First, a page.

The hydroxyl and crosslinking components are mixed just prior to use or about 5 to 30 minutes before use to form a pot mix, which has limited pot life. A layer of the pot mix is typically applied to a substrate by conventional techniques, such as, spraying, electrostatic spraying, roller coating, dipping or brushing. The layer of the coating composition then cures under ambient conditions in the range of 30 minutes to 24 hours to form a coating on the substrate having the desired coating properties. It is understood that the actual curing time depends upon the thickness of the applied layer and on any additional mechanical aids, such as, fans that assist in continuously flowing air over the coated substrate to accelerate the cure rate. If desired, the cure rate may be further accelerated by baking the coated substrate at temperatures generally in the range of from about 30° C. to 50° C. for a period of from about 1 to 24 hours. [49] If desired, the APHA color values of the coating composition, when used as a clear coating composition, may be lowered in the range of 0 to 80, preferably in the range of from 0 to 50 by adding, in the range of from 0.1 weight percent to 3 weight percent, preferably in the range of from 0.4 weight percent to 1 weight percent all in percentages based on reactive oligomer solids, a phosphite compound to the coating composition. Some of the suitable phosphite compounds include 9,10-dihdydro-9-oxa-10-phosphaphenanthrene and triphenyl phosphite, of which 9,10-dihdydro-9-oxa-10-phosphaphenanthrene is preferred.

The present formulations are particularly useful as a clear coating for outdoor articles, such as the frames of an aircraft and other jet engine devices. The substrate is generally prepared with surface treatment such as Surface Alodine® treatment, a primer and or a color coat or other surface preparation prior to coating with the present compositions. It is within the knowledge of a person skilled in the art that a pigment or a mixture of pigments can be added to the formulation to form a colored topcoat. The pigment can be added to either the hydroxyl or the crosslinking component. It is preferred that the pigment is added to the hydroxyl component. The colored topcoat may be applied on an Alodine® treated surface, on top of a primer layer, or another colored coat layer.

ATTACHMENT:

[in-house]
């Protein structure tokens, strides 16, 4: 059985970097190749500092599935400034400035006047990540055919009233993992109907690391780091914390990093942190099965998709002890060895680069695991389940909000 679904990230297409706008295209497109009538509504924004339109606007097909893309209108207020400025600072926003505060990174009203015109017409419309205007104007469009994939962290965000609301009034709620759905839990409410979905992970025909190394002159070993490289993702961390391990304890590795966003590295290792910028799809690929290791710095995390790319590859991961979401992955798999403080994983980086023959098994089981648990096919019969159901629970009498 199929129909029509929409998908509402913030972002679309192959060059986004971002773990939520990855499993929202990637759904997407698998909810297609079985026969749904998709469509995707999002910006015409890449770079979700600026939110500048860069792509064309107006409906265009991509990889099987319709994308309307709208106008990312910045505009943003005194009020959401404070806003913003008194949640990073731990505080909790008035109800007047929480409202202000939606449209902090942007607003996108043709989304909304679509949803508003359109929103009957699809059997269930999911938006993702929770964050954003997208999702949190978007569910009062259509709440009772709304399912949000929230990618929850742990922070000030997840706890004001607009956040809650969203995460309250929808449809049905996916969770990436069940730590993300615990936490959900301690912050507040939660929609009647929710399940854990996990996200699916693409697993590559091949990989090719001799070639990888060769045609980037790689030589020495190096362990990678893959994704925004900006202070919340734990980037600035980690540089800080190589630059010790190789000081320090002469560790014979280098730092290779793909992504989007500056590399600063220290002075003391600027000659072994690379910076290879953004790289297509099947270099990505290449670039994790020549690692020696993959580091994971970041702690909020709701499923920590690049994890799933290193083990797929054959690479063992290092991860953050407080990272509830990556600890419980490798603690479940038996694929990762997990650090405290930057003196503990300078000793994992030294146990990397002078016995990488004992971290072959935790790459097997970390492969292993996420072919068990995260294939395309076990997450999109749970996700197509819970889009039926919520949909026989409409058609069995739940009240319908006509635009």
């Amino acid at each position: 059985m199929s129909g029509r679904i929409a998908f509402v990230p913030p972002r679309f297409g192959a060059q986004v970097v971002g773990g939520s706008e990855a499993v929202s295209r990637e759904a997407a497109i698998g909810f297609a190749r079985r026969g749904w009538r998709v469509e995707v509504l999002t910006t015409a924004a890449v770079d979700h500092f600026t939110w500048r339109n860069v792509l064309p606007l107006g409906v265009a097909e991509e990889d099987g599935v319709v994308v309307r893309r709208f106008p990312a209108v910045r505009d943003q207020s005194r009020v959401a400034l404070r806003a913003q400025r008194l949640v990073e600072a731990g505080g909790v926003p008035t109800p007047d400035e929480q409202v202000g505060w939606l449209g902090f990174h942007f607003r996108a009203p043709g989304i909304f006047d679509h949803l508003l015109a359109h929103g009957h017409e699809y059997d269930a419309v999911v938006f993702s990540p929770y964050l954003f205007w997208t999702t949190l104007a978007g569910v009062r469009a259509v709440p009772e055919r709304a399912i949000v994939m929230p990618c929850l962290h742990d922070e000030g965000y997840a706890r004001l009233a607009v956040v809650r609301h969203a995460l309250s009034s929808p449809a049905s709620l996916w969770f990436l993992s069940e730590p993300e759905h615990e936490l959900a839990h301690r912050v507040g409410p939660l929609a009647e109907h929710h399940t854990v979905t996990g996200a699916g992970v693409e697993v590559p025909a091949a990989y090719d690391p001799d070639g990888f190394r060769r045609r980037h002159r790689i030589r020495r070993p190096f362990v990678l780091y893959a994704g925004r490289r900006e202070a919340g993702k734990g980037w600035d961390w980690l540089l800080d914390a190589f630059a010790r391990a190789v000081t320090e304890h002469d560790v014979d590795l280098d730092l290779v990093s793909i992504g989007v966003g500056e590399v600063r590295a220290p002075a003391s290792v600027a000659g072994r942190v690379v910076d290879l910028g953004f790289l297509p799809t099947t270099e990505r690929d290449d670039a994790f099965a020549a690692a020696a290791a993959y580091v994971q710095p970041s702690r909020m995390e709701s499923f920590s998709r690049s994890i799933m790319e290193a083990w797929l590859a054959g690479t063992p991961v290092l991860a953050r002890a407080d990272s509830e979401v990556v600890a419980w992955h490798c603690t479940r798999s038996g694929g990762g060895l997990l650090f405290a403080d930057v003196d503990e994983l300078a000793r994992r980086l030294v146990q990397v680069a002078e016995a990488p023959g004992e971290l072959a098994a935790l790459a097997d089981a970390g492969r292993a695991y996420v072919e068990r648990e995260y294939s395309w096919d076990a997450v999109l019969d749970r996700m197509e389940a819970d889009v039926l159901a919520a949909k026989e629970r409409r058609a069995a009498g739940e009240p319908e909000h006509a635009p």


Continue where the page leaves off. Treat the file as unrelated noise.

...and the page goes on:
Test Procedures

The following test procedures were used for generating data reported in the examples below.

Resistance to solvent degradation and attack is measured by a standard SKYDROL resistance test. Briefly, the SKYDROL test includes first immersing a coated test panel in SKYDROL fluid (or its military equivalent when the coating is for a military aircraft) for 14 to 30 days. The test panel is then wiped dry and inspected for blistering, loss of coating adhesion or other deterioration. A pencil hardness test is conducted to measure the hardness of the coating. In this test, a squared-off nib of an “HB” hardness pencil is held at a 45 degree angle to the panel and is pushed along the coating for at least 1/4 inch with sufficient applied force to cause a scratch or crumble the lead nib. If the nib crumbles without scratching the coating, harder pencil numbers are used sequentially until a scratch is visible. The hardness number of this pencil is the “pencil hardness number” of the coating. A hardness scale is shown here from hard (4H or harder) to soft (4B or softer):